Justice's Sentimental Journey
In Memoriam: Donald Justice (1925-2004)
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Thumbing at leisure through Donald Justice’s poems, one encounters
several worthy candidates for an imagined memorial reading. Self-elegies
stare from every other page. The best-known specimen, quoted in the
obituaries, is “Variations on a Text by Vallejo”:
Donald Justice is dead. One Sunday the sun came out,
The diffidence of the gravedigger, the “turning away abruptly,” his casual sweep of geo-historical layers, the expressiveness of that “blade” (note the nondescript “put,” in a stanza short on adjectives)—those touches are characteristic of Justice, who seldom can be accused of “overwriting” a poem. When has a poet’s name so aptly described the sensation of reading his or her verse? Justice’s unadorned style prevails upon us with la mot juste, even as Frost and, say, Marvell, convey their eponymous effects.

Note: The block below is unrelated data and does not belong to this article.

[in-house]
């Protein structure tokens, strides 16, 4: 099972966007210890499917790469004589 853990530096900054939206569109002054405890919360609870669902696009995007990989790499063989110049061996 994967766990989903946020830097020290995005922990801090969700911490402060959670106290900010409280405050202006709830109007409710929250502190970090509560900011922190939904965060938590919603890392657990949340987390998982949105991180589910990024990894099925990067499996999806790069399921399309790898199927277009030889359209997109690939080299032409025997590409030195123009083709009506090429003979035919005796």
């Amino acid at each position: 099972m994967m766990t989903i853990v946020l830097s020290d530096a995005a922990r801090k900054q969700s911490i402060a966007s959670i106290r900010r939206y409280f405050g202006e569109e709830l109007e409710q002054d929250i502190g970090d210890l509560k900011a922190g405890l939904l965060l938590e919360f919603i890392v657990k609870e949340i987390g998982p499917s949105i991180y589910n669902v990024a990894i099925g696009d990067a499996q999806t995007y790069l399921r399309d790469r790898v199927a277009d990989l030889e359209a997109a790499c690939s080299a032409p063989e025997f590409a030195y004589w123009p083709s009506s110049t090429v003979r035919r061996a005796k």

With Justice, speech is economical,
giving the reader a sense of quiet, controlled mastery. Such restraint
implies a fair amount of polish, of waxing surfaces clean so inner
observations shine. In “Of Revision,” a mini-essay in Robin Behn and
Chase Twichell’s The Practice of Poetry (1992), Justice submits
his fastidiousness to self-critique.
It seems futile to hope for perfection. Even the very best poems fall short of such an ideal. For this reason it seems almost always pointless to fuss much over such minute details as a word here or—in current practice that most slippery of considerations—a linebreak there. It wastes a great deal of time to do so. Better to move on quickly to the next poem and trust to the kindness of the muse.